Better water & brine efficiency
The “Countercurrent” article by Peter Meyers in your December 2001 issue (“Countercurrent Regeneration of Softeners: Weighing the Pros and Cons,” pp. 42) is an example of a very learned person lecturing the masses.
The industry has marketed a half dozen brands of counter-current softeners and touted their salt efficiency, however, they sell well—and at a premium—not because of their salt efficiency but primarily because they produce better water. Peter mentioned the lower leakage levels of counter-current softeners. When applied to iron bearing water, less leakage is a good thing indeed. Contrary to Peter’s assertions, certain counter-current softeners are routinely used on 50 parts per million of iron, and I can show him systems treating in excess of 100-ppm iron. The Technetic, for one, uses a dedicated brine collection system and has been on the market for 15 years!
I won’t complain if government regulation increases the demand for counter-current softeners but I get far more satisfaction selling a technological advantage on its own merits. Still, thank you, Peter, for your opinion.
The Water Group
Wisdom of a few good words
I just went through your October 2001 issue and read your excellent editorial “Viewpoint: America Under Attack—September 11.” I felt I must write you about it.
I really loved the numerous quotes from famous people. These are tough times and it is a difficult subject to write on. It’s tough to say it better than the way these great people have said it. I really loved the JFK and Martin Luther King quotes. I also liked the fact that instead of talking about water-related issues, you looked at the bigger picture and how society as a whole has to come together to share the grief.
Seeing the dignity and the courage with which America has handled this tragedy, my admiration for your country has grown many fold. We share your grief and wish you the strength to grow from it.
H. Subramaniam, Editor
The editor responds: Thank you for your comments. It was difficult choosing which quotes might be the most appropriate at such a time. As you can imagine, the range of emotions one feels after such an event is fairly broad. Following Sept. 11, it has been encouraging to be an American with the outpouring of sympathy over the tragedy from across the globe. We, as Americans, often don’t hear appreciation for efforts of many of us to help make the world a better place to live. We recognize our imperfections and work to overcome those. Unfortunately, some of that burden isn’t always pleasant, as in Afghanistan over the past few months. Let us hope something positive and lasting can come from this, and that any negative spillover to other areas can be avoided or minimized. Regardless, there will be a lot of work for us all to come in improving the quality of life of those in the region so that the sense of desperation that leads some upon such destructive paths dissipates like winter in a spring rain. Therein lies our function as an industry dedicated to improving the quality of water. Keep safe and may you and yours be happy and prosperous.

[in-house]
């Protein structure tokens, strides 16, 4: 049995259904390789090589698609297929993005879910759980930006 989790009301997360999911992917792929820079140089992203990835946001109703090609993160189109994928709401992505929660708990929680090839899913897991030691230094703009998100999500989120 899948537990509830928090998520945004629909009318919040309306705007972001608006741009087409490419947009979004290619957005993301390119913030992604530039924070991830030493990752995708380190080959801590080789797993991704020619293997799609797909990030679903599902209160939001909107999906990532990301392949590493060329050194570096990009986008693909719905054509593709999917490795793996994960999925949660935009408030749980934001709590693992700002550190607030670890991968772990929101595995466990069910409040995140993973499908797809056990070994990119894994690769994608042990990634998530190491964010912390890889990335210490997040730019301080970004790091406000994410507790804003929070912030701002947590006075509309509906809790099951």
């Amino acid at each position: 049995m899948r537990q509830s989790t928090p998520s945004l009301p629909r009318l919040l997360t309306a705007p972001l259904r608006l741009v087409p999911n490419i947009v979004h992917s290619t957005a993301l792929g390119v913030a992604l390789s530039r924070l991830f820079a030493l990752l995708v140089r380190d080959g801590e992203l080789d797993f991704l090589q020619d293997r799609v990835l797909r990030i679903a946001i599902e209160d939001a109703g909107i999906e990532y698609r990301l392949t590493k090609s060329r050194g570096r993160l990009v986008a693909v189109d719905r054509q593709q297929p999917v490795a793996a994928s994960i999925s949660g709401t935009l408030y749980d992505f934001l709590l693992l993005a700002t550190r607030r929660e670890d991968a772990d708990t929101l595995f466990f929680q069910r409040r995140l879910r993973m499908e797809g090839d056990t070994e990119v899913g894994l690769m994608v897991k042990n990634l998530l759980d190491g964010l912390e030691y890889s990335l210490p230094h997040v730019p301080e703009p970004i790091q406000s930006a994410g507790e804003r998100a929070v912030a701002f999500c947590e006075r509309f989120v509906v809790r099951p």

Correction: Colors on the hardness leakage curves in Figure 2 of Peter Meyers’ article “Countercurrent Regeneration of Softeners: Weighing the Pros & Cons” (WC&P, p. 42, December 2001) were inadvertently misidentified. Countercurrent flow should be in red, or the one with lower leakage. Co-flow should be in blue. We apologize for the error.